The advertisement online says to mention the ad to get a free order of their famous garlic knots. So I did. Mmmmm, garlic knots! I had a small lunch, because I knew we would be eating big Italian food for dinner. Those garlic knots would certainly hit the spot! They also listed Caesar salads for $5.95. Mmmmm, Caesar salad and garlic knots! That should slake the hunger I was feeling. That was a large sum for Caesar salad, but surely for $5.95, I should have some left over to take home along with left over pizza.

So, my plan was thus. Expensive Caesar salad with free garlic knots for appetizer. Then, they had White Pizza on the menu. I haven't had White Pizza since I spent a year on Long Island. I freakin' love White Pizza, at least the White Pizza I had on Long Island. My hopes were high since the "chef" told me at my store that he makes the best pizza around. And since he 'tawks like dis', I thought he was for real.

And, my salad comes out pretty quick. Not bad, I think. Finally, their timing is starting to come around. And then I investigate further. For $5.95, I expect more than this meager little mound of romaine. And then I fork a mouthful. Never had I experienced a more worked-over salad...ever. A small handful of romaine with 1/2 teaspoon of dressing worked until every square millimeter was covered. Good job covering the lettuce, but it was worked so much, it was actually dry. A couple of dry croutons on top only added to the dryness. No parm on top and none offered. Or fresh-ground pepper offered. Bobby Flay pricing with McDonalds execution. And where were those damn garlic knots? We were hungry, I'd passed up lunch expecting a big Italian meal and all. I set aside the salad until I could wave down the waitress for some dressing on the side. *crickets* Five minutes later she ventured near enough where I could wave her down. She brought the dressing quick enough, but where were the garlic knots? Soon, she said, the kitchen was a little behind. With four tables, the kitchen was behind?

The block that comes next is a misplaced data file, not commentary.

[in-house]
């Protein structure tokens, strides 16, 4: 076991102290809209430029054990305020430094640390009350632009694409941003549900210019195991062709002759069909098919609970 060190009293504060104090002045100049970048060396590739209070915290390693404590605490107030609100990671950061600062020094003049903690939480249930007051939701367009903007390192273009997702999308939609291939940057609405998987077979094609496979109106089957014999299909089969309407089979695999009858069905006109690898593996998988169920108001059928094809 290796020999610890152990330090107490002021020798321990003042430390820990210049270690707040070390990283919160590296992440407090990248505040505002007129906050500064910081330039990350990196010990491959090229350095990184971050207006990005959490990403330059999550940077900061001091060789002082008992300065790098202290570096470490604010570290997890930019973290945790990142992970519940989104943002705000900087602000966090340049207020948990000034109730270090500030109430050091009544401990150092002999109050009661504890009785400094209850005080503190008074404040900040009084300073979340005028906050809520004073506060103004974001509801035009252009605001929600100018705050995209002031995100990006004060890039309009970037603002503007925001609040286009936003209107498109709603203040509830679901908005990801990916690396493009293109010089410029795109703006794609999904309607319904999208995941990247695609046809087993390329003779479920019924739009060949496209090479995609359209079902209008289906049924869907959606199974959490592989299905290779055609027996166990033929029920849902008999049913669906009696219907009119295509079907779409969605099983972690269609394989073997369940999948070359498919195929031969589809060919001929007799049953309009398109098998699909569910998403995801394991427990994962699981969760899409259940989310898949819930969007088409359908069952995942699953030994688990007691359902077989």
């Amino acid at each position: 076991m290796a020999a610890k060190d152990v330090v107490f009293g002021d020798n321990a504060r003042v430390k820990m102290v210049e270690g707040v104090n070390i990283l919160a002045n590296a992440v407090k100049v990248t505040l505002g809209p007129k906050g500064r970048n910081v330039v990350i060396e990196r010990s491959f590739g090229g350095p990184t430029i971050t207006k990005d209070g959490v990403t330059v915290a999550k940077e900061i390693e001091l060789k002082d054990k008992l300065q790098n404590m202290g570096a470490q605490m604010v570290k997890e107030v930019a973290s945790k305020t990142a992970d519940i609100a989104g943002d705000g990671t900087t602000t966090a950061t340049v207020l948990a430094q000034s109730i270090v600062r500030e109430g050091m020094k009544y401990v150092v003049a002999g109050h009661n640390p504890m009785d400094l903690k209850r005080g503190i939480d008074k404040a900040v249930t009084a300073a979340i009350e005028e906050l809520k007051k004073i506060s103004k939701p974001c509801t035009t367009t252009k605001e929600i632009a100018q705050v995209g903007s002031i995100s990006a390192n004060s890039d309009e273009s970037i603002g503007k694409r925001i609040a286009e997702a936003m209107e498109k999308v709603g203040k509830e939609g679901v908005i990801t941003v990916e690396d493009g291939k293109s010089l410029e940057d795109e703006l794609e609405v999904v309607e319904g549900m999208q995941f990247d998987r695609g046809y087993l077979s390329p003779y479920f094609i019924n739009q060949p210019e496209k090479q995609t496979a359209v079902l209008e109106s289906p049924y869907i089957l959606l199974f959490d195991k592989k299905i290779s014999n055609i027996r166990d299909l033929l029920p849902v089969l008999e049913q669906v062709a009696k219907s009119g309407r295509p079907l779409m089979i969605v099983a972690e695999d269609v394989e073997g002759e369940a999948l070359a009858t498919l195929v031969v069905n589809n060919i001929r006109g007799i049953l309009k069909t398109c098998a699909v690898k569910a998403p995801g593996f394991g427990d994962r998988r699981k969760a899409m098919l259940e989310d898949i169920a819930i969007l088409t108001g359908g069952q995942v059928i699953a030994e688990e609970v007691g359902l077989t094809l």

Luckily, my aunt has the gift of gab to keep us pre-occupied. But, not enough for us to realize that our pizzas were taking a long, long time. As in, an hour's time. My parent's pizza and my aunt's stromboli arrived exactly an hour after we gave our order. Still waiting on our garlic knots and my White Pizza. Five minutes later my White Pizza arrived via the "Chef", aka JS. "So sorry to take so long, we accidentally made a large instead of a small for you". Yeah, that's what must have taken an hour. Five minutes later, the garlic knots arrived, our "appetizer".

Worst. White. Pizza. Ever. Oily crust, a few dabs of "white". Chewy, obviously not fresh dough. My aunt's stromboli had little stuffing. My parents pizza was actually all right, it was their "house special" with everything. I had to have a piece since I was hungrily waiting for mine.

Why, oh why I didn't say anything, I don't know. Maybe, it's because they were so rude on their visits to our store. Maybe because they didn't recognize me even though I helped them many times to get their smallwares just right at the right price. Hours by my side asking "How much is that?", "Is that your best price?", "Where's my china?", and they didn't recognize me standing in front of them?

I made a point to go up to the owners after the dinner and wish them well, and got that far-away look of no recognition. JS, the "chef", thought I was their Sysco rep and wanted to give me their order. SP (She-Pants) asked our server who I was, that I looked familiar. I'm only the person that makes sure your orders and deliveries make it to you on time. In other words, one of the little people that you depend upon to make you a success. And I'll do my best, but I will not go out of my way to do that. Since going beyond is not in your vocabulary.